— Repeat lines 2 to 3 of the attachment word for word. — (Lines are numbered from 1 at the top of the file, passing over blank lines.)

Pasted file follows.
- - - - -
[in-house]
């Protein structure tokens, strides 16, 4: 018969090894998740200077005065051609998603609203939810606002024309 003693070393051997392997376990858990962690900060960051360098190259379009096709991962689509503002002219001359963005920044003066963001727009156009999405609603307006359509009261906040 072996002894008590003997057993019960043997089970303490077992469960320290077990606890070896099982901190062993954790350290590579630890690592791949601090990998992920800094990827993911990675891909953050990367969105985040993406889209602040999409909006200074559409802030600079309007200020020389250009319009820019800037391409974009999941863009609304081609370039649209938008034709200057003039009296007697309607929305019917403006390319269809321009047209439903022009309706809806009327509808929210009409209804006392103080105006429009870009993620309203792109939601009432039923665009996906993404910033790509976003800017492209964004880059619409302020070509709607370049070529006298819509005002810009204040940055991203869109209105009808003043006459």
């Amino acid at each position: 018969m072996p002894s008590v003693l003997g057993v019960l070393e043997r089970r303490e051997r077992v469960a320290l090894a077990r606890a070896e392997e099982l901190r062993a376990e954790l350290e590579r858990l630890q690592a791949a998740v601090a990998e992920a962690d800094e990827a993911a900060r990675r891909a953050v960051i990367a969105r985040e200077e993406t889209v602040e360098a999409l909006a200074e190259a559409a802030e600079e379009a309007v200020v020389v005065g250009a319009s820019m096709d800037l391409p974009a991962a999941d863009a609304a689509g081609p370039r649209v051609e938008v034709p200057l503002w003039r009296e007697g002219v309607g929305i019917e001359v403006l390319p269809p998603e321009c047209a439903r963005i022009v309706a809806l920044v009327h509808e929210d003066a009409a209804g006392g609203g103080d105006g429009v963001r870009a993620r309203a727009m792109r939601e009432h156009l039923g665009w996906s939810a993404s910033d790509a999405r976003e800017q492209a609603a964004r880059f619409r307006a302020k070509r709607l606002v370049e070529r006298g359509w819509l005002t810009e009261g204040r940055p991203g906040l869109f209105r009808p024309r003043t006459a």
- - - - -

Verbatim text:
């Protein structure tokens, strides 16, 4: 018969090894998740200077005065051609998603609203939810606002024309 003693070393051997392997376990858990962690900060960051360098190259379009096709991962689509503002002219001359963005920044003066963001727009156009999405609603307006359509009261906040 072996002894008590003997057993019960043997089970303490077992469960320290077990606890070896099982901190062993954790350290590579630890690592791949601090990998992920800094990827993911990675891909953050990367969105985040993406889209602040999409909006200074559409802030600079309007200020020389250009319009820019800037391409974009999941863009609304081609370039649209938008034709200057003039009296007697309607929305019917403006390319269809321009047209439903022009309706809806009327509808929210009409209804006392103080105006429009870009993620309203792109939601009432039923665009996906993404910033790509976003800017492209964004880059619409302020070509709607370049070529006298819509005002810009204040940055991203869109209105009808003043006459």
């Amino acid at each position: 018969m072996p002894s008590v003693l003997g057993v019960l070393e043997r089970r303490e051997r077992v469960a320290l090894a077990r606890a070896e392997e099982l901190r062993a376990e954790l350290e590579r858990l630890q690592a791949a998740v601090a990998e992920a962690d800094e990827a993911a900060r990675r891909a953050v960051i990367a969105r985040e200077e993406t889209v602040e360098a999409l909006a200074e190259a559409a802030e600079e379009a309007v200020v020389v005065g250009a319009s820019m096709d800037l391409p974009a991962a999941d863009a609304a689509g081609p370039r649209v051609e938008v034709p200057l503002w003039r009296e007697g002219v309607g929305i019917e001359v403006l390319p269809p998603e321009c047209a439903r963005i022009v309706a809806l920044v009327h509808e929210d003066a009409a209804g006392g609203g103080d105006g429009v963001r870009a993620r309203a727009m792109r939601e009432h156009l039923g665009w996906s939810a993404s910033d790509a999405r976003e800017q492209a609603a964004r880059f619409r307006a302020k070509r709607l606002v370049e070529r006298g359509w819509l005002t810009e009261g204040r940055p991203g906040l869109f209105r009808p024309r003043t006459a």